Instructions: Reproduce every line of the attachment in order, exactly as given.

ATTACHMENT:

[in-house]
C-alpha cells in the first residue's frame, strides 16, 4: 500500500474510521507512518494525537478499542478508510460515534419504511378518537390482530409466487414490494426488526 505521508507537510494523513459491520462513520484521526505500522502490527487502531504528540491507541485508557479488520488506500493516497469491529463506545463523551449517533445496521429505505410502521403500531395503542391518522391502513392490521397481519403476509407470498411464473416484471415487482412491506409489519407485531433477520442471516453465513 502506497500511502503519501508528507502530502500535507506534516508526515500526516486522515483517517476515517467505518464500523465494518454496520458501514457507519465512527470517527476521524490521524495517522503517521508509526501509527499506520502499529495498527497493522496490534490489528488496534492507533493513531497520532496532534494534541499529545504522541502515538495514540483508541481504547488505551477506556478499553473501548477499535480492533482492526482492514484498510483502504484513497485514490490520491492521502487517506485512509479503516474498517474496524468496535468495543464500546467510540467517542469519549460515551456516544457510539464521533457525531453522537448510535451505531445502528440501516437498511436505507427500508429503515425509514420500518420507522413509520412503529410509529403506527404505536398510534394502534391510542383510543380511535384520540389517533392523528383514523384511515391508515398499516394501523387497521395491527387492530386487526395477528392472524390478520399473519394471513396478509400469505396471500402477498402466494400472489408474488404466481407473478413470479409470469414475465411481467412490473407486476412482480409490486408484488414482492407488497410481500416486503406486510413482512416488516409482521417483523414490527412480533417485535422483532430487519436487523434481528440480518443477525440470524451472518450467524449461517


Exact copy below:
[in-house]
C-alpha cells in the first residue's frame, strides 16, 4: 500500500474510521507512518494525537478499542478508510460515534419504511378518537390482530409466487414490494426488526 505521508507537510494523513459491520462513520484521526505500522502490527487502531504528540491507541485508557479488520488506500493516497469491529463506545463523551449517533445496521429505505410502521403500531395503542391518522391502513392490521397481519403476509407470498411464473416484471415487482412491506409489519407485531433477520442471516453465513 502506497500511502503519501508528507502530502500535507506534516508526515500526516486522515483517517476515517467505518464500523465494518454496520458501514457507519465512527470517527476521524490521524495517522503517521508509526501509527499506520502499529495498527497493522496490534490489528488496534492507533493513531497520532496532534494534541499529545504522541502515538495514540483508541481504547488505551477506556478499553473501548477499535480492533482492526482492514484498510483502504484513497485514490490520491492521502487517506485512509479503516474498517474496524468496535468495543464500546467510540467517542469519549460515551456516544457510539464521533457525531453522537448510535451505531445502528440501516437498511436505507427500508429503515425509514420500518420507522413509520412503529410509529403506527404505536398510534394502534391510542383510543380511535384520540389517533392523528383514523384511515391508515398499516394501523387497521395491527387492530386487526395477528392472524390478520399473519394471513396478509400469505396471500402477498402466494400472489408474488404466481407473478413470479409470469414475465411481467412490473407486476412482480409490486408484488414482492407488497410481500416486503406486510413482512416488516409482521417483523414490527412480533417485535422483532430487519436487523434481528440480518443477525440470524451472518450467524449461517